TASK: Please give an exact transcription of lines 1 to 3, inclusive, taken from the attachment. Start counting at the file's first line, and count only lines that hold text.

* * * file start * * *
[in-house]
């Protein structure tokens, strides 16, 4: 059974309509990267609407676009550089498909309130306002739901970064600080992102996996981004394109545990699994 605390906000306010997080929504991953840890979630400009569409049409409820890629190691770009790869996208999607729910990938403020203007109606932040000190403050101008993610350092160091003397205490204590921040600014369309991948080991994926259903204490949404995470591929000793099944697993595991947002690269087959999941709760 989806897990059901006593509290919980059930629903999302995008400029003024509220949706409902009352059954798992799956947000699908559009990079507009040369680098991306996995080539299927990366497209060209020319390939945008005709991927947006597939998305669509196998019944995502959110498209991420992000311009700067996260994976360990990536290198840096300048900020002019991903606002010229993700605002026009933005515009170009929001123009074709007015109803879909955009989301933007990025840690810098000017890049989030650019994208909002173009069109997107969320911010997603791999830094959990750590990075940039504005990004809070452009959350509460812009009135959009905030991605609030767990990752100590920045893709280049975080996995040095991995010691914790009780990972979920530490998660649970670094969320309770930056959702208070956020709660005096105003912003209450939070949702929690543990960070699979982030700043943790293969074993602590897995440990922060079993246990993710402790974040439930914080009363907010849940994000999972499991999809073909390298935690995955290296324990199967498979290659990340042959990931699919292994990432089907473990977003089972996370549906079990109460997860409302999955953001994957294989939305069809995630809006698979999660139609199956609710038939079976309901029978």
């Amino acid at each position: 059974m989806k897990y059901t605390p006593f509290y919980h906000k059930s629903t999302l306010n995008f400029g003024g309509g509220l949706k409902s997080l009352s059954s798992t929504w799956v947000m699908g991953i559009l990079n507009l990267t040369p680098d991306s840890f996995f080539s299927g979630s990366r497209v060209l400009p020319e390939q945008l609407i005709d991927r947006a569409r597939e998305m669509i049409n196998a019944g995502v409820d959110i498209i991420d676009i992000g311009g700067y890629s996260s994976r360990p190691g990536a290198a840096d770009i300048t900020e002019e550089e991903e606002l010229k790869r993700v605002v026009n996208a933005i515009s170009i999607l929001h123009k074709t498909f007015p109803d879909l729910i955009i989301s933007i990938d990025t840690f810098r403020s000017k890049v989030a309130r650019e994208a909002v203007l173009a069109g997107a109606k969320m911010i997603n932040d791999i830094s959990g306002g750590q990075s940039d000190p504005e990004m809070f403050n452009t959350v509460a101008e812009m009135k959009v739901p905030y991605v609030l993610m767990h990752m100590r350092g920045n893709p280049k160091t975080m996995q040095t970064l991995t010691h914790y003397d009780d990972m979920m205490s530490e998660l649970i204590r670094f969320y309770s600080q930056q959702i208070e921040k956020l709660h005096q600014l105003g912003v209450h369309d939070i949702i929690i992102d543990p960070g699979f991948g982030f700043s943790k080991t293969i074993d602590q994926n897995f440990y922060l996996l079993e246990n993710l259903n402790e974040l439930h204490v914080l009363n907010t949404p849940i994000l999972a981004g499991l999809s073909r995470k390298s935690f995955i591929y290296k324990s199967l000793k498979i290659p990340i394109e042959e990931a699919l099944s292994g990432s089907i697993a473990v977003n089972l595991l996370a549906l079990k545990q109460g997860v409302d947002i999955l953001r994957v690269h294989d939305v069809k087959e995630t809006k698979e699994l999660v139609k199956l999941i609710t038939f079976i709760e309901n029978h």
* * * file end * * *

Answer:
[in-house]
């Protein structure tokens, strides 16, 4: 059974309509990267609407676009550089498909309130306002739901970064600080992102996996981004394109545990699994 605390906000306010997080929504991953840890979630400009569409049409409820890629190691770009790869996208999607729910990938403020203007109606932040000190403050101008993610350092160091003397205490204590921040600014369309991948080991994926259903204490949404995470591929000793099944697993595991947002690269087959999941709760 989806897990059901006593509290919980059930629903999302995008400029003024509220949706409902009352059954798992799956947000699908559009990079507009040369680098991306996995080539299927990366497209060209020319390939945008005709991927947006597939998305669509196998019944995502959110498209991420992000311009700067996260994976360990990536290198840096300048900020002019991903606002010229993700605002026009933005515009170009929001123009074709007015109803879909955009989301933007990025840690810098000017890049989030650019994208909002173009069109997107969320911010997603791999830094959990750590990075940039504005990004809070452009959350509460812009009135959009905030991605609030767990990752100590920045893709280049975080996995040095991995010691914790009780990972979920530490998660649970670094969320309770930056959702208070956020709660005096105003912003209450939070949702929690543990960070699979982030700043943790293969074993602590897995440990922060079993246990993710402790974040439930914080009363907010849940994000999972499991999809073909390298935690995955290296324990199967498979290659990340042959990931699919292994990432089907473990977003089972996370549906079990109460997860409302999955953001994957294989939305069809995630809006698979999660139609199956609710038939079976309901029978």
């Amino acid at each position: 059974m989806k897990y059901t605390p006593f509290y919980h906000k059930s629903t999302l306010n995008f400029g003024g309509g509220l949706k409902s997080l009352s059954s798992t929504w799956v947000m699908g991953i559009l990079n507009l990267t040369p680098d991306s840890f996995f080539s299927g979630s990366r497209v060209l400009p020319e390939q945008l609407i005709d991927r947006a569409r597939e998305m669509i049409n196998a019944g995502v409820d959110i498209i991420d676009i992000g311009g700067y890629s996260s994976r360990p190691g990536a290198a840096d770009i300048t900020e002019e550089e991903e606002l010229k790869r993700v605002v026009n996208a933005i515009s170009i999607l929001h123009k074709t498909f007015p109803d879909l729910i955009i989301s933007i990938d990025t840690f810098r403020s000017k890049v989030a309130r650019e994208a909002v203007l173009a069109g997107a109606k969320m911010i997603n932040d791999i830094s959990g306002g750590q990075s940039d000190p504005e990004m809070f403050n452009t959350v509460a101008e812009m009135k959009v739901p905030y991605v609030l993610m767990h990752m100590r350092g920045n893709p280049k160091t975080m996995q040095t970064l991995t010691h914790y003397d009780d990972m979920m205490s530490e998660l649970i204590r670094f969320y309770s600080q930056q959702i208070e921040k956020l709660h005096q600014l105003g912003v209450h369309d939070i949702i929690i992102d543990p960070g699979f991948g982030f700043s943790k080991t293969i074993d602590q994926n897995f440990y922060l996996l079993e246990n993710l259903n402790e974040l439930h204490v914080l009363n907010t949404p849940i994000l999972a981004g499991l999809s073909r995470k390298s935690f995955i591929y290296k324990s199967l000793k498979i290659p990340i394109e042959e990931a699919l099944s292994g990432s089907i697993a473990v977003n089972l595991l996370a549906l079990k545990q109460g997860v409302d947002i999955l953001r994957v690269h294989d939305v069809k087959e995630t809006k698979e699994l999660v139609k199956l999941i609710t038939f079976i709760e309901n029978h």